skip to Main Content

May 18, 2018

Please use the comment section on this page to share insights from today’s reading OR your own personal Bible reading.

Reading along with us in 2 Samuel? Here’s today’s reading:

2 Samuel 18 (ESV)

Then David mustered the men who were with him and set over them commanders of thousands and commanders of hundreds. And David sent out the army, one third under the command of Joab, one third under the command of Abishai the son of Zeruiah, Joab’s brother, and one third under the command of Ittai the Gittite. And the king said to the men, “I myself will also go out with you.”But the men said, “You shall not go out. For if we flee, they will not care about us. If half of us die, they will not care about us. But you are worth ten thousand of us. Therefore it is better that you send us help from the city.” The king said to them, “Whatever seems best to you I will do.” So the king stood at the side of the gate, while all the army marched out by hundreds and by thousands. And the king ordered Joab and Abishai and Ittai, “Deal gently for my sake with the young man Absalom.” And all the people heard when the king gave orders to all the commanders about Absalom.....Continue Reading

Already registered? Click here to log in.

Not registered? Click here (LHCC members only)

Next: 2 Samuel 19

Back: 2 Samuel 17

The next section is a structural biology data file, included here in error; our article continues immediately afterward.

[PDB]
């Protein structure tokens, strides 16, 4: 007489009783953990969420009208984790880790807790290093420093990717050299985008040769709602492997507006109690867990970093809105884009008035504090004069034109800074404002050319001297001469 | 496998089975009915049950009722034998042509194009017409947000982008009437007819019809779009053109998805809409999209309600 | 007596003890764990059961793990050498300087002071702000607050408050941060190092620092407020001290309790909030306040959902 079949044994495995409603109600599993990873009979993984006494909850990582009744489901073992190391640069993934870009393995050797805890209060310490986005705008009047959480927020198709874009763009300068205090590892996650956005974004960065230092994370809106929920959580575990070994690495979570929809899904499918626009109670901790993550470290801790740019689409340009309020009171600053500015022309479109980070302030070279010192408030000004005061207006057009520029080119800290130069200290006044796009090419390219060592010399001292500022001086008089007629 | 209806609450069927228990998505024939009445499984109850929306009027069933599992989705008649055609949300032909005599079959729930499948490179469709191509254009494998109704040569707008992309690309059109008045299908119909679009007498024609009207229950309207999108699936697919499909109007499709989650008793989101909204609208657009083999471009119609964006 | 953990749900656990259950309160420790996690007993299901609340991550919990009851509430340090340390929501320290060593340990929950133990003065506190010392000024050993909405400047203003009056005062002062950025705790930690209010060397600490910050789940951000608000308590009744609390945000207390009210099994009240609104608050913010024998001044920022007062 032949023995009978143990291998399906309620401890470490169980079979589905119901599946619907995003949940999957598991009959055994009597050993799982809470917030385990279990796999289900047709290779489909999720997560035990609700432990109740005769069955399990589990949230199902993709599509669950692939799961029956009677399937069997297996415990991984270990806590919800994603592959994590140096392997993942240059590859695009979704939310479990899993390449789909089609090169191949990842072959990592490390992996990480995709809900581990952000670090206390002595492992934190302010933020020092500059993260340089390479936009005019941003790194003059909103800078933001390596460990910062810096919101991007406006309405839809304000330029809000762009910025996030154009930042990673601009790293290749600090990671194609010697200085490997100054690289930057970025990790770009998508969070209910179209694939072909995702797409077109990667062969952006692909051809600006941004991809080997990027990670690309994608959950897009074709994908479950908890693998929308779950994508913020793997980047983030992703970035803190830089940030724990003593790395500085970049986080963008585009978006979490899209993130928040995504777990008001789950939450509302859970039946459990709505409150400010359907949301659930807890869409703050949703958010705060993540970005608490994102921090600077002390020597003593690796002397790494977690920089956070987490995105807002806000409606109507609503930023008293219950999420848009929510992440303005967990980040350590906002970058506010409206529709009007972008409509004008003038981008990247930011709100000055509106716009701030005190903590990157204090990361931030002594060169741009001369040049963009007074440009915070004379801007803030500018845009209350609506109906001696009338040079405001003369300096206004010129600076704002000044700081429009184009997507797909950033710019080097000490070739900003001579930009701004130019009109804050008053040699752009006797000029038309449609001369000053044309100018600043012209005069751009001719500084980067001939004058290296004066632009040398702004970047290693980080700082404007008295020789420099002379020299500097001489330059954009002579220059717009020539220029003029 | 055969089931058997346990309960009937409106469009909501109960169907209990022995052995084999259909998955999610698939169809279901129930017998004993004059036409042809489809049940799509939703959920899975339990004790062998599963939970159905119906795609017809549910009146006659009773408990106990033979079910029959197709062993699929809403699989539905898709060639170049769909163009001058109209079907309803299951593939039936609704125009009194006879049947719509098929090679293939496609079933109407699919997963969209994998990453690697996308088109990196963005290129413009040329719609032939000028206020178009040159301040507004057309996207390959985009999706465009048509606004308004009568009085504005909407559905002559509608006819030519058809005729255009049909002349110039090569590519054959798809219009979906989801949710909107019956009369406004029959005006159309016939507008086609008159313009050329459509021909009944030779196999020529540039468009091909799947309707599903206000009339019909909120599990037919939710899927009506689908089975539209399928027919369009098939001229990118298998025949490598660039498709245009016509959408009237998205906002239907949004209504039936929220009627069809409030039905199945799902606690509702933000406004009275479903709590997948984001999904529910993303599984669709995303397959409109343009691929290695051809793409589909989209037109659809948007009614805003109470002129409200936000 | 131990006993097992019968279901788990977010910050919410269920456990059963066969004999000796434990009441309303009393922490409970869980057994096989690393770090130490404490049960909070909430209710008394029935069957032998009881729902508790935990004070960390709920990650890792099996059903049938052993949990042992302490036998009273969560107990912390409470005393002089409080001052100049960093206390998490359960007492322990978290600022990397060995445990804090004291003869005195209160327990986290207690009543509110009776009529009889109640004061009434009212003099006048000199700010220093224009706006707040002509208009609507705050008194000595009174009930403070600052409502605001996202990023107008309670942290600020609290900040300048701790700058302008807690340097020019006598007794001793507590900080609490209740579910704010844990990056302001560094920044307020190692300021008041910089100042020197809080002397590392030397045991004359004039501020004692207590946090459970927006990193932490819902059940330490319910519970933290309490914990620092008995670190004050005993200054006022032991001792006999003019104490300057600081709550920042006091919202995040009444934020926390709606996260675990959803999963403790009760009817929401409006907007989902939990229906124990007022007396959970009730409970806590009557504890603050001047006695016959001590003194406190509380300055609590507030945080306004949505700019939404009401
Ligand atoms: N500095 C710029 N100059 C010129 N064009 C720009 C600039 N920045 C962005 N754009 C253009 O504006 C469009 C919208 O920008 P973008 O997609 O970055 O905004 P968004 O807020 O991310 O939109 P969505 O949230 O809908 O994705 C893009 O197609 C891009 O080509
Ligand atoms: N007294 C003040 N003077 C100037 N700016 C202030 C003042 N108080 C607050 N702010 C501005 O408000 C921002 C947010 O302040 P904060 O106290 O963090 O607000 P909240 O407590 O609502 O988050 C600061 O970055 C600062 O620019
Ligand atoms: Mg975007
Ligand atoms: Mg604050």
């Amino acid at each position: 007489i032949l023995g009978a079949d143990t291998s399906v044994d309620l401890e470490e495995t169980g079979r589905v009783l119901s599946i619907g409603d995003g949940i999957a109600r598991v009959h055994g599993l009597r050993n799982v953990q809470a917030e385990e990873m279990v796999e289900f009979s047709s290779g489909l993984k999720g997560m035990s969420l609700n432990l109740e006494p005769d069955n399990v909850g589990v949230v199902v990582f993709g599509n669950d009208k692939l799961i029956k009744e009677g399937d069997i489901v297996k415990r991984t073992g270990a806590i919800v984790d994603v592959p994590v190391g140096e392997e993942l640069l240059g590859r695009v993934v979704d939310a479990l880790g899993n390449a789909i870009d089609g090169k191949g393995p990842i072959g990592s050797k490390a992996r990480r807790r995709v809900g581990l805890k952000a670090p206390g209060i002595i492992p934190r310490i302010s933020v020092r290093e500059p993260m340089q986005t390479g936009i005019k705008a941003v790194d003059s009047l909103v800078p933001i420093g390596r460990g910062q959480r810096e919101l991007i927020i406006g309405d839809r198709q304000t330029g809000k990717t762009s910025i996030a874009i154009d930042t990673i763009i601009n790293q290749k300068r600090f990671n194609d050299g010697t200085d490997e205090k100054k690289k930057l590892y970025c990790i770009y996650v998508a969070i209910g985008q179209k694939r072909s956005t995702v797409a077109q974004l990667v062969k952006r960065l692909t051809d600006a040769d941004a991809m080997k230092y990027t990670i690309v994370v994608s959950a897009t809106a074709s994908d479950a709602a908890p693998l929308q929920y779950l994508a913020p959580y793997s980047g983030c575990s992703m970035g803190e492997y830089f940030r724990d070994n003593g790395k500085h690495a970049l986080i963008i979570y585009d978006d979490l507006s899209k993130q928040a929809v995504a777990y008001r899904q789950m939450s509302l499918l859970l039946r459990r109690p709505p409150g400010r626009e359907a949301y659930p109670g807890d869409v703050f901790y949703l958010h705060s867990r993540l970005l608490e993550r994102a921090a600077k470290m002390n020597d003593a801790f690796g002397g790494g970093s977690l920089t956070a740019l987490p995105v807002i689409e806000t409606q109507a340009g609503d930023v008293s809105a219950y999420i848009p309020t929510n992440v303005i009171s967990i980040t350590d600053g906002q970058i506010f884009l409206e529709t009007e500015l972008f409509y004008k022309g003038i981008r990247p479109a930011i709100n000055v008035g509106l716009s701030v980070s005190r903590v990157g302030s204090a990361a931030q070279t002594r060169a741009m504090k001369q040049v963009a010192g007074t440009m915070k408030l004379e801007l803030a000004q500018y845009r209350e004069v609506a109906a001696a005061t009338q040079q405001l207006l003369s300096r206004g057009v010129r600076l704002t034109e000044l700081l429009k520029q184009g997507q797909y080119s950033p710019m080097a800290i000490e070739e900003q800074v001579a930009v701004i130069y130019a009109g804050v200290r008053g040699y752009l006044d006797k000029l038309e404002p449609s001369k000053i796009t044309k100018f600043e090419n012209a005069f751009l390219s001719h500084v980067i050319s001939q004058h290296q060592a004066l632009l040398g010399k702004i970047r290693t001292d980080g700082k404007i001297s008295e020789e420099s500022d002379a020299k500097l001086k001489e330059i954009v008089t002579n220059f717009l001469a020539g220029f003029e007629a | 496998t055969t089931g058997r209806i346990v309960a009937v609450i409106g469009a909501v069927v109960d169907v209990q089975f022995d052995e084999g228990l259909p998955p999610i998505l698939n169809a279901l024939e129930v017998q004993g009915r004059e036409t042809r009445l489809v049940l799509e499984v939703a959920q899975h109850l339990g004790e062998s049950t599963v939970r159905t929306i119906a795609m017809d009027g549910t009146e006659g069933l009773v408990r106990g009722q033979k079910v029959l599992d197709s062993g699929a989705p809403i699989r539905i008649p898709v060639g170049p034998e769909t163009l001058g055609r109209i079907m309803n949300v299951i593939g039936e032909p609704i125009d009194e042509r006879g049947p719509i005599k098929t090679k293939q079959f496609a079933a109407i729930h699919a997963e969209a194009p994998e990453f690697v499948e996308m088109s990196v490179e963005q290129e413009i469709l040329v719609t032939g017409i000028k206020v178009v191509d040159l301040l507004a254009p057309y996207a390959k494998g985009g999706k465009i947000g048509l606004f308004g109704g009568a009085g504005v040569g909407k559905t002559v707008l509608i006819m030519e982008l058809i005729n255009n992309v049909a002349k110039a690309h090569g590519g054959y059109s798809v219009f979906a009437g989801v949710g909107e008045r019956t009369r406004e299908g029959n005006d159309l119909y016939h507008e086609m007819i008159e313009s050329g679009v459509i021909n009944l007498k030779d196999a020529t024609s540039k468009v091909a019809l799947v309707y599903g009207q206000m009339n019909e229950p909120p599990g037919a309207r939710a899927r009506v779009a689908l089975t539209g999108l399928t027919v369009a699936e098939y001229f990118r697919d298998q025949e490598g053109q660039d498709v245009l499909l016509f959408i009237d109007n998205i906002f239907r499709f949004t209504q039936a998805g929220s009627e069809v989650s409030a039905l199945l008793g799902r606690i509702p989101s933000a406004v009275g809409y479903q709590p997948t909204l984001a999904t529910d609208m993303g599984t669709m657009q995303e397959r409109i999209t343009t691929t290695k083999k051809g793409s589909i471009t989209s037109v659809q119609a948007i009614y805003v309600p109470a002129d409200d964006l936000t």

This Post Has 2 Comments
  1. And the Cushite answered, “May the enemies of my lord the king and all who rise up against you for evil be like that young man.” 33 And the king was deeply moved and went up to the chamber over the gate and wept. And as he went, he said, “O my son Absalom, my son, my son Absalom! Would I had died instead of you, O Absalom, my son, my son!”

  2. It seems as quickly as Absalom rises to power, he faces defeat and death. It is interesting that David’s men are trying to protect David and David is trying to protect Absalom. If only David had showed as much sacrificial interest in his son before when it would do more good. It is also interesting that Absalom’s demise comes about by virtue of his hair. In an earlier chapter it appears his hair was a thing of notoriety and an element of his handsome features that we can assume became a thing of pride for Absalom. And as they say pride comes before your hair getting caught in a branch (or before a fall, which ever you deem worthy to repeat…)

    There might be mixed reviews on Joab’s action here. As with some other things Joab does…is he thinking of himself or David….or at least thinking he is doing something better for David than David may realize? I do believe that is what is happening here. David is being soft which is fighting for a father but not for the king.

Leave a Reply

Back To Top